How to calculate rate of return in stock market – Explained with example

Every investor invests in order to earn a good rate of return on their capital invested. In the stock market, return is in the form of dividends and/or capital appreciation. Traditional risk free investments do not offer any capital appreciation.

By calculating your rate of return, you will be in a position to measure the growth or decline of your investment. You will also be able to evaluate your own performance in comparison to other investments and the market.

Now the question is how to calculate the rate of return or ROR if you are investing in stocks or planning to invest in the stock market.

How to calculate ROR or rate of return

In stock market, your total income has two components;

  • Income, known as dividend.
  • Capital gain or loss.

The formula to calculate rate of return in stock market is as follows:

Rate of return or ROR = ((Stock Selling price – Buying price) + dividend ) / purchase price

Example

Immagine you have purchased stock of company A at Rs 1,000 including commission paid to broker and sold it at Rs 1,200 (net proceeds received after deducting commission).

During the year you also have incurred dividends as a stock owner.

To calculate ROR, you need to first find out your capital gain and dividend received.

Which is in out case calculated below:

Capital gain = 1200 – 1000 = 200

Dividend received = 50

Therefore, rate of return = ( capital gain + dividend ) / purchase price = (200+50) / 1000 = 25%

Remember, to know the actual ROR you need to understand the impact of time value of money for the time period you have owned the stock.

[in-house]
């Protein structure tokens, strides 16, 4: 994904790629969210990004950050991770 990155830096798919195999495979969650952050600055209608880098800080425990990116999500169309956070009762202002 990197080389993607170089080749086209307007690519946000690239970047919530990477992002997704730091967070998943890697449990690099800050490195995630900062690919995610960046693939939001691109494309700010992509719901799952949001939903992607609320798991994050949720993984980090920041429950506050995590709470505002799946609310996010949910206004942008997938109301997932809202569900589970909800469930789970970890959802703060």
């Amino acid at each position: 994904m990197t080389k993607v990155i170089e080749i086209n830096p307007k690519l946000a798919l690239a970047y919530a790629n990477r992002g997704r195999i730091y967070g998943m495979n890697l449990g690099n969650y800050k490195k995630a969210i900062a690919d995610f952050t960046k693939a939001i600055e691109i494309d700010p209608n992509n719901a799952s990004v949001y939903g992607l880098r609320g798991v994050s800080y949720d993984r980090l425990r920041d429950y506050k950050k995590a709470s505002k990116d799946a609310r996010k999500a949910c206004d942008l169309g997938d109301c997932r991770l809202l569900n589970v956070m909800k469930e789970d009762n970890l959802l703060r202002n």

For example, if you are holding the stock for a period of 5 years with 15% return every year, you need to calculate the present value of the return by taking the time value of money into account. Then you need to compare with any rate of return with other investment options to understand how your stock has performed.

Inflation also has an impact on your ROR. In case of high inflation, your ROR will come down as it will have the impact of inflation. Therefore, if your ROR is 25% per year and inflation is 5% for the same year, then the actual ROR is only 20% per year, which is 25% minus 5%.

Similarly, you also have to take taxes into account as it will reduce your rate of return. Which means while comparing you need to take after tax ROR into account. 

If you are holding stocks for long term, in order to find out your rate of return or ROR, in place of stock selling price you have to take market price. In which case, you can re-write the formula as follows:

ROR = ((Stock Market price – Buying price) + dividend ) / purchase price

is a fellow member of the Institute of Chartered Accountants of India. He lives in Bhubaneswar, India. He writes about personal finance, income tax, goods and services tax (GST), company law and other topics on finance. Follow him on facebook or instagram or twitter.